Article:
The human brain craves categorization. Not only do we use categories to differentiate, moreover we use categories to make sense of others. Gender, in particular, is the categorization of perceivable physical features, but also is a category that holds character and behavioral stereotypes. Distinguished by both perceptual differences and societal expectations of each gender, it is not surprising “Boy or girl?” is the first question to new parents.
Children as young as six months old are aware of observable gender differences and, by five years old, children hold rigid either-or type stereotypes. The fact that there are gender categories is not controversial. The problem lies with “the patterns of behavior which the two sexes are socialized, encouraged, or coerced into adopting, ranging from ‘sex-appropriate’ personalities to interests and professions”.  As gender roles become challenged both by the ongoing work of feminists and the conversations sparked by Ryland, a transgender kid, authors of children’s books are engaging with gender-themed books in a whole new way. This post outlines trends in gender books, arguing some accelerate goals of gender equality and others hinder those efforts.
At the height of second-wave feminism and the medicalization of gender deviance, a plethora of children’s books were published during the seventies with plots about gender non-conforming children. The most famous is William’s Doll, a story of a boy told by almost everyone he cannot have a doll until his grandmother decides it will help him become a good father one day.
These gender non-conforming books are still popular today and, despite good intentions, the characters are always bullied or defiant against social restrictions. Especially for children under five who are just learning about gender concepts, these books have the potential to introduce self-consciousness by pointing out “the rules”. Books that merely reverse stereotypical roles maintain the idea of binary gender where the options are to either perform the gender corresponding to your biological sex or risk social shaming if you wish to perform the opposite gender.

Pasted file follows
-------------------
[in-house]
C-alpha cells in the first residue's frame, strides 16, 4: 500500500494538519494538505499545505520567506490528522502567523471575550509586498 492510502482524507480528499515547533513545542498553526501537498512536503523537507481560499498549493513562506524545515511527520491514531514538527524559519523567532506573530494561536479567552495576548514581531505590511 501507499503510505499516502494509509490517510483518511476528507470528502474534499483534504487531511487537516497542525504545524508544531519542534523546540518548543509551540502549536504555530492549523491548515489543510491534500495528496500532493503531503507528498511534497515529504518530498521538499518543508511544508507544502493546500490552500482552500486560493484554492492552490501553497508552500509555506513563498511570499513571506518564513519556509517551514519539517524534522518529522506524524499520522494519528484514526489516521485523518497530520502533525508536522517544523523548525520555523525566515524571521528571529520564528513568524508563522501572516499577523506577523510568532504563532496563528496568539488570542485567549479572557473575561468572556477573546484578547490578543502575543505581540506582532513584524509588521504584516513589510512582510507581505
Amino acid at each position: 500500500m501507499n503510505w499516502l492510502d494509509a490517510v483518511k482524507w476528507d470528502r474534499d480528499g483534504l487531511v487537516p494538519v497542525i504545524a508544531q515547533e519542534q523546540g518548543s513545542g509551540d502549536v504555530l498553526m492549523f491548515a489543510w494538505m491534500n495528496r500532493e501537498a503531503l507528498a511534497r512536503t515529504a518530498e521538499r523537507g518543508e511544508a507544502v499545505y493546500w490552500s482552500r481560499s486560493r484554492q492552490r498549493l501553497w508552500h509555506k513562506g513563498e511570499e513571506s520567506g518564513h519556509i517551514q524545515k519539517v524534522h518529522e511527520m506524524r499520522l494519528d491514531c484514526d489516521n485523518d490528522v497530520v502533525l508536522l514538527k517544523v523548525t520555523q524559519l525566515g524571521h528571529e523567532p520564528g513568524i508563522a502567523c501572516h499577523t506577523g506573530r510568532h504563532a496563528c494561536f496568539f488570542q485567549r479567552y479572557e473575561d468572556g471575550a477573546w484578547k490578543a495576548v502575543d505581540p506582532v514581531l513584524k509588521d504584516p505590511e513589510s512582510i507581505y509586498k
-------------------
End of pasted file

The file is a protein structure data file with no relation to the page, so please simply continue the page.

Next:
My advice for choosing gender non-conforming books is to check whether they include social shaming or implicit reinforcement of who should have certain interests. Just the title of Swedish publishing house Olika’s bestseller, Give your Child 100 Opportunities Instead of 2, seems reason enough to reject stereotypical gender roles.
Even if your child identifies comfortably with a gender, it is important to use books as windows in order to convey the multiplicity of gender identities. A Kickstarter-funded book, Meet Polka Dot “introduces the concept of the gender binary and explains in easy-to-understand language some important (and often excluded) gender identity categories like genderqueer, trans, gender non-binary, and cisgender.” Author Talcott Broadhead further clarifies these concepts in the parental guide.
As the transgender community gains visibility, it will be vital to raising compassionate, inclusive children that parents confront any social confusion or anxiety associated with gender diversity. A less concept based and more story driven book about trans identity is I Am Jazz, written by transyouth advocate Jazz Jennings. Both books work to empower transkids, but also to prevent the stigmatization of becoming and being transgender.
Finally, there is a growing trend toward children’s books with no gender-specific pronouns or characters. Two in particular, Pom and Pim and Call me Tree, are beautifully illustrated. These books encourage conversations about what, and why, physical or personality traits are read as masculine or feminine. Or, more simply, they serve as a retreat from the constant bombardment of gendered messages.
We cannot succumb to the brain’s desire for categorization when it comes to gender; there are merely too many possibilities. Equality depends on the recognition and respect for diverse and complex identities that do not fit neatly into proscribed gender roles.